At last, the universe is as it should be. Two new ads for the Olympics from the two campaigns. And this time, they're both positive! Sort of.
Meanwhile, outside the high-profile Olympics telecasts, the campaigns are down with negative ads, with many of Obama's in the weeds, showing up unheralded in various battleground states.
For the unprecedented Olympics ad buys (both campaigns are spending about $6 million), Obama started out positive and uplifting -- as befits the positive uplift of the Olympics media environment -- with an ad extolling his vision for a new energy economy. He's about to change it out for another new ad, also very positive, positioning him as the champion of middle class economic concerns and aspirations. Showing people building a house.
McCain, as I noted at the beginning of the week, went in, well, a different direction. With a negative ad. Which kind of stuck out, as the only negative advertising in, well, the history of Olympic telecasts. On the familiar sneering "celebrity" theme. Which worked in holding Obama back in the polls after his spectacular tour of the Middle East and Europe. Yet seemed out of place for the Olympics.This is John McCain's new Olympics ad.
But suddenly, on Wednesday night, Team McCain had a new ad up. A positive ad. Of a sort. My readers on New West Notes caught it and noted that, as positive ads go, it's pretty dour.
It's an ad the campaign touted to the media not this week but last week, an ad I'm sure the senator liked very much, casting him as "the original maverick." But it turns out that, according to tracking services, it hardly ran last week at all as an actual ad.
What it was then was bait for the media. And fodder for the McCain pushback against the idea his campaign is all about attacking Obama. Of course, the reason why McCain is competitive with Obama in this generally very bad year for Republicans is that his campaign is devoting itself to tearing down the young Illinois senator.
What it is now is a positive ad for the Olympics, replacing the only negative ad in Olympics history.
The ad is much more appropriate for the Olympics media environment. But it's still on the dark side, as you can tell from the title, which is "Broken." It starts off with foreboding music and stark black-and-white photos, proclaiming: "Washington's broken. John McCain knows it. We're worse off than we were four years ago."
Then it switches to color.
"Only McCain has taken on Big Tobacco, drug companies, fought corruption in both parties. He'll reform Wall Street, battle Big Oil, make America prosper again. He is the original maverick." (As "THE ORIGINAL MAVERICK" flashes onscreen with McCain walking up an airplane ramp, like the president.) "One is ready to lead. McCain."
It's an interesting ad, with some intriguing contradictions. The president during these bad last four years is McCain's biggest fundraiser. And, for example, it would be hard to say he's battling Big Oil after he adopted the oil industry's agenda just a couple of months ago.
But, despite its dark overtones, it does more naturally fit into the Olympics environment. And it is more in tune with the overall national mood than Obama's more sprightly efforts. It just may not be right for that media context.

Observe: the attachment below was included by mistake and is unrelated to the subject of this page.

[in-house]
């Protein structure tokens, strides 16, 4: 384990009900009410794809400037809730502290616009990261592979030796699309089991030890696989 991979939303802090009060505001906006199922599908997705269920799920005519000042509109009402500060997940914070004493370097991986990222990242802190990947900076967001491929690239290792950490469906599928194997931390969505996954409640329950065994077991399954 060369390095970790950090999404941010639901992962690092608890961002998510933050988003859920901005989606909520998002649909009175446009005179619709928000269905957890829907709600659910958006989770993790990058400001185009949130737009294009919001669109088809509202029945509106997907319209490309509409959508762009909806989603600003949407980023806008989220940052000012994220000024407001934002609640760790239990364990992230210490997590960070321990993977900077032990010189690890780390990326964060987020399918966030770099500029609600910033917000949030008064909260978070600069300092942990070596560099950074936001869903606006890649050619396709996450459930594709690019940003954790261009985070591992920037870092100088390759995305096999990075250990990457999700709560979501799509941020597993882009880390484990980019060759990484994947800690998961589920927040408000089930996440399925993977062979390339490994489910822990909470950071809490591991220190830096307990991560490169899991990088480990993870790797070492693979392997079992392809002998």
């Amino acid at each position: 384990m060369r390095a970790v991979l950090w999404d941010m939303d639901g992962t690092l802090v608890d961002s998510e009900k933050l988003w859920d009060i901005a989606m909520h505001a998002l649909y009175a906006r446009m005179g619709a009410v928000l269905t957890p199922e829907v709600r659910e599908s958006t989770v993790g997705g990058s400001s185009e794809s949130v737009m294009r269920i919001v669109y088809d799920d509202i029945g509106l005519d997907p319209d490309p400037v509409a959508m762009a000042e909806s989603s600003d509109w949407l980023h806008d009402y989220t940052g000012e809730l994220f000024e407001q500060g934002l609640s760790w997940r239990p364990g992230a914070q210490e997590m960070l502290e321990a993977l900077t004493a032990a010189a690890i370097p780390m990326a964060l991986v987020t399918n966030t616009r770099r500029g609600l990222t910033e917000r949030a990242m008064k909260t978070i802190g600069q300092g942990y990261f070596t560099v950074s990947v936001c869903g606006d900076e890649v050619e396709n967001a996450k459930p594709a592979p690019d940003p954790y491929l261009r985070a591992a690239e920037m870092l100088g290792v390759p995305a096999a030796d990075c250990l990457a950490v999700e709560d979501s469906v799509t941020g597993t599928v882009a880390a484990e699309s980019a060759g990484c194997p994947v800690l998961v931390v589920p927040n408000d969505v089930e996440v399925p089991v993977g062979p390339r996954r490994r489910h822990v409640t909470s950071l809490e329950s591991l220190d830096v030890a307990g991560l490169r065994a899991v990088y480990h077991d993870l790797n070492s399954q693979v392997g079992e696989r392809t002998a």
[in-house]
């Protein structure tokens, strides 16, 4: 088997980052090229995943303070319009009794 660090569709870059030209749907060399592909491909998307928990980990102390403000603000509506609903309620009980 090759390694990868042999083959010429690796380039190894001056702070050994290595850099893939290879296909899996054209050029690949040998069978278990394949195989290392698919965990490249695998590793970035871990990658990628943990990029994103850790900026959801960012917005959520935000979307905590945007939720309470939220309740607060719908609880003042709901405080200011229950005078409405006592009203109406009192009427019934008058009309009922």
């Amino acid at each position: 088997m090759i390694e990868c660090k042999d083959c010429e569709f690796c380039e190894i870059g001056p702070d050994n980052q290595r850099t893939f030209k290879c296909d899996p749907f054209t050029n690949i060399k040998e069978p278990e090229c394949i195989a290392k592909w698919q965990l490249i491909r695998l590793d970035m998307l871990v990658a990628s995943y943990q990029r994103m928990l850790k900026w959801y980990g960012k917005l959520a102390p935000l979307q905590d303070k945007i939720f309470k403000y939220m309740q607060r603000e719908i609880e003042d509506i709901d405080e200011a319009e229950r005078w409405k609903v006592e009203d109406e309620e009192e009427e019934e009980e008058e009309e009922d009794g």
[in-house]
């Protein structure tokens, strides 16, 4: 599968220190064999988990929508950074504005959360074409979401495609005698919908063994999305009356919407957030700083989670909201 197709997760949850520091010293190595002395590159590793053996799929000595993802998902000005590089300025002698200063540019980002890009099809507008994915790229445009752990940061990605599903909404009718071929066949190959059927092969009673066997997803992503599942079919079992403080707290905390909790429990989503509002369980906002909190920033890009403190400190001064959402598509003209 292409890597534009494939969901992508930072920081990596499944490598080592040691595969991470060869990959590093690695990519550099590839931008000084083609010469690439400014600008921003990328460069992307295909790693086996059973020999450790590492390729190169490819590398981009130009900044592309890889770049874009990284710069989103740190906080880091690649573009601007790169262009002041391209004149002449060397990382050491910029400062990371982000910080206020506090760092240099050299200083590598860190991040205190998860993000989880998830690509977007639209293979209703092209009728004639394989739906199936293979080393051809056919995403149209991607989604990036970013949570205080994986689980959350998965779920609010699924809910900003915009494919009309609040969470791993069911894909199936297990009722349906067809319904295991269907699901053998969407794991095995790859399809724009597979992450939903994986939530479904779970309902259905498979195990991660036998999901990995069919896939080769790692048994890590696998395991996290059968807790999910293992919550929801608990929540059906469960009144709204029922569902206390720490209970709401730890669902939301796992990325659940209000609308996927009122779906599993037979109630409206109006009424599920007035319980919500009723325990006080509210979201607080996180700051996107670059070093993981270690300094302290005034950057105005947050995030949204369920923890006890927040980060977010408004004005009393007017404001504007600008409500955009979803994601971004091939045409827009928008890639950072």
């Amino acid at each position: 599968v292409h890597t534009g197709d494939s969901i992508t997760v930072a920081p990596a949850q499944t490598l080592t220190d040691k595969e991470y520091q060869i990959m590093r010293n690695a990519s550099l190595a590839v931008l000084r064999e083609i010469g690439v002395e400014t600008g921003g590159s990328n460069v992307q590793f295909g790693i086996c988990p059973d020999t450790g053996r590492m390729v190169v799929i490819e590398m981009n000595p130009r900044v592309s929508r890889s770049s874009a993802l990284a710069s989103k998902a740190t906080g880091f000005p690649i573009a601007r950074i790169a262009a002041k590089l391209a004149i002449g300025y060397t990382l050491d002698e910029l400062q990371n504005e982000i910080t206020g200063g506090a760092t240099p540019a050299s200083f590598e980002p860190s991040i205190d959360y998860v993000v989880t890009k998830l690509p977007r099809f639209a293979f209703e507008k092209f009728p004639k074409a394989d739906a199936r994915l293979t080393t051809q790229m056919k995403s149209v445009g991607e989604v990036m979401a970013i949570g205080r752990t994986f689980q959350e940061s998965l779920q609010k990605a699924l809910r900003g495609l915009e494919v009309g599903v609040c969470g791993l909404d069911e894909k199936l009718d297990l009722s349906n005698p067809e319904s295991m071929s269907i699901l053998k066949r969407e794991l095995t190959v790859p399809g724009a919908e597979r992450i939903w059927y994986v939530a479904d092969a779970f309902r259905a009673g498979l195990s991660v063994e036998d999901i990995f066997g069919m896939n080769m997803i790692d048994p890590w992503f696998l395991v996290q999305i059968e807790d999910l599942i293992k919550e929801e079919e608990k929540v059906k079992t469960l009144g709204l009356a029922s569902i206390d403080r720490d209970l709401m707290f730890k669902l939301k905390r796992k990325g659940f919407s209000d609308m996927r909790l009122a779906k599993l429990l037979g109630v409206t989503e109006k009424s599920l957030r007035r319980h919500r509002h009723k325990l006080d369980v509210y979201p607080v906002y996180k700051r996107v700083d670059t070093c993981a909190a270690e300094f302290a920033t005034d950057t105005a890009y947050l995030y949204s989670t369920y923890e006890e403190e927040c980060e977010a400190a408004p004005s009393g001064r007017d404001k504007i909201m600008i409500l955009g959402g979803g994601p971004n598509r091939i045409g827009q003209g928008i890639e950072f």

We're seeing the high water mark of McCain's ability to compete with Obama on the air. McCain raised $27 million in July, his best month yet, though he still raises less than Obama. (The previous month had been McCain's best to date. With $21 million to Obama's $52 million.) He has $21 million left and continues to raise money in August. He must spend everything he has before the end of the Republican national convention early next month, because he's agreed to take $84 million in public financing for the general election. But there is a wild card. The Republican National Committee has a lot more than its Democratic counterpart.
Now, let's not pretend that Obama is all sweetness and light and "Yes we can" positive uplift. Not in the least. He is running a ton of negative ads against McCain, rather under the radar, many of them state-specific.
Obama is, after all, while a Honolulu native, a Chicago guy now. And it ain't the "Summer of Love" in the Windy City.
But he does want to preserve his positive, good-guy brand while Team McCain flies candidly in the face of his previous practices.
Here's Obama's latest attack ad running in most of the battleground states.Barack Obama's new attack ad.
And here are some of Obama's stealthier state-specific attack ads. There is a Nevada ad attacking McCain for backing the Yucca Mountain nuclear waste repository. There is an Indiana ad juxtaposing people talking about their tough economic times with McCain extolling the economy earlier in the year. There is an Ohio ad attacking McCain for helping with a corporate takeover there that is costing thousands of jobs. The Indiana ad may be running outside Indiana. (The campaign won't say where.) There may be more.
Here's the ad pounding McCain for talking up the economy while real people are hurting.Barack Obama's Indiana attack ad.
Here's the ad pounding McCain for supporting the proposed nuclear waste repository in Nevada while saying that he wouldn't want nuclear waste transported in Arizona.Barack Obama's Nevada attack ad.
And let's continue on this note of uplift with McCain's new attack ad in battleground states, hitting Obama as a guy who will raise your taxes and gas prices.John McCain's new attack ad.
When do the Olympics start up again?